The city of Vienna in Austria is introducing a range of radical regulations next year to address improperly parked e-scooters and the lack of available vehicles outside the city centre.
One of the main approaches is to limit the number of e-scooters in the centre to a maximum of 500. This would be a big restriction given that there are currently around 1,500 e-scooters deployed in Vienna’s inner city. The aim is to encourage operators to serve more outer residential areas where there is a real need for a convenient solution to serve the ‘last mile’.
In the outer districts, the plan is to integrate e-scooters with public transport and increase the offer of vehicles at underground, train and tram stations.
Zag spoke with Evan Fields, Head of Data Science at micromobility data platform Zoba, who said oversupply is a common problem and not unique to Vienna.
“We see it most often in high-traffic areas such as train stations, malls, and shopping districts, which leaves residential areas often underserved. At Zoba, we have repeatedly proven that by placing some of these vehicles 1-2 rides away from high-demand locations — especially in the morning – operators can boost ridership and expand access without increasing fleet sizes. That said, determining how best to optimise the positioning of vehicles across a city is a complex challenge that is not easily solved with caps and restrictions. Transit patterns are dynamic and evolve over time – adjusting to meet these needs requires real-time, demand-responsive approaches such as those we’re focused on developing at Zoba.”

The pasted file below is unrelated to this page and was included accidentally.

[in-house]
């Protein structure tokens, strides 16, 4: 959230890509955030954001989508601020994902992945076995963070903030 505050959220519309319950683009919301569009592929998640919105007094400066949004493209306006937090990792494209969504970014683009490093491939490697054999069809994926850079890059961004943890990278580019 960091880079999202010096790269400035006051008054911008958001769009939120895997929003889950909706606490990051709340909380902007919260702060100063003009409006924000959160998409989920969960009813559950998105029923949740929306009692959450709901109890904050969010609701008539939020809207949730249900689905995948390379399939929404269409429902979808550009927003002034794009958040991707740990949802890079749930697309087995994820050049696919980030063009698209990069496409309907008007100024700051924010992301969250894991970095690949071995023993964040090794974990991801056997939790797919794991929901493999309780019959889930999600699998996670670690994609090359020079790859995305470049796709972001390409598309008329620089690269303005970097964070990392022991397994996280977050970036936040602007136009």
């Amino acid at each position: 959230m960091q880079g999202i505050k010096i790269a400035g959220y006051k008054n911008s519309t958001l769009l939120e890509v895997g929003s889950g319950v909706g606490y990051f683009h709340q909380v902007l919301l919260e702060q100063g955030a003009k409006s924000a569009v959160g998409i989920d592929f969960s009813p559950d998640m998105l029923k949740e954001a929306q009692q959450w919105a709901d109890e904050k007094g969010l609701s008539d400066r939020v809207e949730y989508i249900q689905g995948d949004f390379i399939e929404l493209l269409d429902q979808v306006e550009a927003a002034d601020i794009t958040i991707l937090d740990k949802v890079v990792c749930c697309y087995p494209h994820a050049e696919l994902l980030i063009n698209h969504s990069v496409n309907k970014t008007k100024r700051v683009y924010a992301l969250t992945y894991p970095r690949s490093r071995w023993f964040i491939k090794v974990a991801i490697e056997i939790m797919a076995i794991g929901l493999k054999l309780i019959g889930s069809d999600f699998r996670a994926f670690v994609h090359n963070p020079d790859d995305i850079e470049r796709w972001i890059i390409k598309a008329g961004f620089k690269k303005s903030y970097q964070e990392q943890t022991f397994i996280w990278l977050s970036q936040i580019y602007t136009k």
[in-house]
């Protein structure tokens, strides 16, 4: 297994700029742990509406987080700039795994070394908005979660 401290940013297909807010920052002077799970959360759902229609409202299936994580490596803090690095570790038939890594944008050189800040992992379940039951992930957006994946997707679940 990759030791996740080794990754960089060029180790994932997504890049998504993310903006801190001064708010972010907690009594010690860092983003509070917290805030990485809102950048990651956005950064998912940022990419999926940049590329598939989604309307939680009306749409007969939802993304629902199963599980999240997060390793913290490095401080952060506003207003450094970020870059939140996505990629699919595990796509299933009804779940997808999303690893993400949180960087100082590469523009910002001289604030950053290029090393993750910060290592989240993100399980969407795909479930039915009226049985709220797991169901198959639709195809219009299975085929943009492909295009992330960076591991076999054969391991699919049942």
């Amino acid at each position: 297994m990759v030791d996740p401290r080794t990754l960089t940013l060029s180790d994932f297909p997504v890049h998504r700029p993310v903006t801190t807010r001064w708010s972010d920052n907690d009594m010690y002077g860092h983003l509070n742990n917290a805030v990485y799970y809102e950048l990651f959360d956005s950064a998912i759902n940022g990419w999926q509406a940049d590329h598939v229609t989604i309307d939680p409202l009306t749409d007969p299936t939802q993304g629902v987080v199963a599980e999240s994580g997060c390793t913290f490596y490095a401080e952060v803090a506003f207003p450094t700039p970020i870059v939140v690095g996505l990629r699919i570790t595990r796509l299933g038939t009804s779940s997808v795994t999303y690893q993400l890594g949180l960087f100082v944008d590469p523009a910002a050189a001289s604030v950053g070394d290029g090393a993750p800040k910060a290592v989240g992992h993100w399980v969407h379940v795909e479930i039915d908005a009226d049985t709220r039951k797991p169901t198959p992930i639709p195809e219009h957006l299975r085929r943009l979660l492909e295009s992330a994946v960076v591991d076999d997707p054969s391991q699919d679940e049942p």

Another significant innovation to improve the coexistence of scooter riders and pedestrians is to ban parking on the sidewalk in the future.
Currently operators mostly offer rental e-scooters in a ‘free-floating’ system without fixed parking spaces but these are creating tripping hazards, especially for the visually impaired. By the end of 2023 more than 200 parking stations will be installed. It will then be the responsibility of the operators to penalise riders for illegal parking, while repeated offences could result in the company’s contract being terminated.
“We support the climate-friendly sharing offer in our city,” City Councillor for Mobility Ulli Sima told Zag. “However, unfortunately, grievances and complaints have accumulated regarding the rental e-scooters.
“Based on our analyses of where the biggest trouble is, we are now intervening and putting the system on a new footing: with a reduction in the number of scooters in the city centre, with more fixed parking, with more effective controls and restricted zones.”
A new EU-wide tendering process is set to kick off this year, while the new regulations should come into force in May 2023.